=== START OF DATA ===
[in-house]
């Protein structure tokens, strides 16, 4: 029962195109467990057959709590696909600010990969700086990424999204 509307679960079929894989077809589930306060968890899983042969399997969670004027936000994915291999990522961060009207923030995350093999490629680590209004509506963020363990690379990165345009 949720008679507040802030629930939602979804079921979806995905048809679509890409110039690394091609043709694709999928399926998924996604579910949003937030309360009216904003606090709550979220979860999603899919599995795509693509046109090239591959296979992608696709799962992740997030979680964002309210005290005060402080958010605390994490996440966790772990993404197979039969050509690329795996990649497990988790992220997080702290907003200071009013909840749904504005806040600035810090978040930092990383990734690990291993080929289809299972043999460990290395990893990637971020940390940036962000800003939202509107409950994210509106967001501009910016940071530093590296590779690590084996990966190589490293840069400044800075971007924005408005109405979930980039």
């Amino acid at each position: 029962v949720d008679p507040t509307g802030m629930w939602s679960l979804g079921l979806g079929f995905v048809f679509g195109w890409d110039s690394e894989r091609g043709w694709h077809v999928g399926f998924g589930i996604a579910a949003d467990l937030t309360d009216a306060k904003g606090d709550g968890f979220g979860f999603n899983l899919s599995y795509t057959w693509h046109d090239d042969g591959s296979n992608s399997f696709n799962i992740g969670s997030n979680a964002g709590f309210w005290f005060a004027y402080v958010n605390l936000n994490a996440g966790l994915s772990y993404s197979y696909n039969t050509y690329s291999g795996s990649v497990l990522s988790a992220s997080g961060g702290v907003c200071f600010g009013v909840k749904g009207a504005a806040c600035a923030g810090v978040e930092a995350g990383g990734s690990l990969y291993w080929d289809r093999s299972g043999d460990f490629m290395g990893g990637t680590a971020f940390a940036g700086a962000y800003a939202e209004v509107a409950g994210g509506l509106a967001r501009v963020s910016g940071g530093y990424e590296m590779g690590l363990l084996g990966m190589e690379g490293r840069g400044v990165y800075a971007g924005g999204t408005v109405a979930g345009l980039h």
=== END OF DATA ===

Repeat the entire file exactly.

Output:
[in-house]
């Protein structure tokens, strides 16, 4: 029962195109467990057959709590696909600010990969700086990424999204 509307679960079929894989077809589930306060968890899983042969399997969670004027936000994915291999990522961060009207923030995350093999490629680590209004509506963020363990690379990165345009 949720008679507040802030629930939602979804079921979806995905048809679509890409110039690394091609043709694709999928399926998924996604579910949003937030309360009216904003606090709550979220979860999603899919599995795509693509046109090239591959296979992608696709799962992740997030979680964002309210005290005060402080958010605390994490996440966790772990993404197979039969050509690329795996990649497990988790992220997080702290907003200071009013909840749904504005806040600035810090978040930092990383990734690990291993080929289809299972043999460990290395990893990637971020940390940036962000800003939202509107409950994210509106967001501009910016940071530093590296590779690590084996990966190589490293840069400044800075971007924005408005109405979930980039």
């Amino acid at each position: 029962v949720d008679p507040t509307g802030m629930w939602s679960l979804g079921l979806g079929f995905v048809f679509g195109w890409d110039s690394e894989r091609g043709w694709h077809v999928g399926f998924g589930i996604a579910a949003d467990l937030t309360d009216a306060k904003g606090d709550g968890f979220g979860f999603n899983l899919s599995y795509t057959w693509h046109d090239d042969g591959s296979n992608s399997f696709n799962i992740g969670s997030n979680a964002g709590f309210w005290f005060a004027y402080v958010n605390l936000n994490a996440g966790l994915s772990y993404s197979y696909n039969t050509y690329s291999g795996s990649v497990l990522s988790a992220s997080g961060g702290v907003c200071f600010g009013v909840k749904g009207a504005a806040c600035a923030g810090v978040e930092a995350g990383g990734s690990l990969y291993w080929d289809r093999s299972g043999d460990f490629m290395g990893g990637t680590a971020f940390a940036g700086a962000y800003a939202e209004v509107a409950g994210g509506l509106a967001r501009v963020s910016g940071g530093y990424e590296m590779g690590l363990l084996g990966m190589e690379g490293r840069g400044v990165y800075a971007g924005g999204t408005v109405a979930g345009l980039h």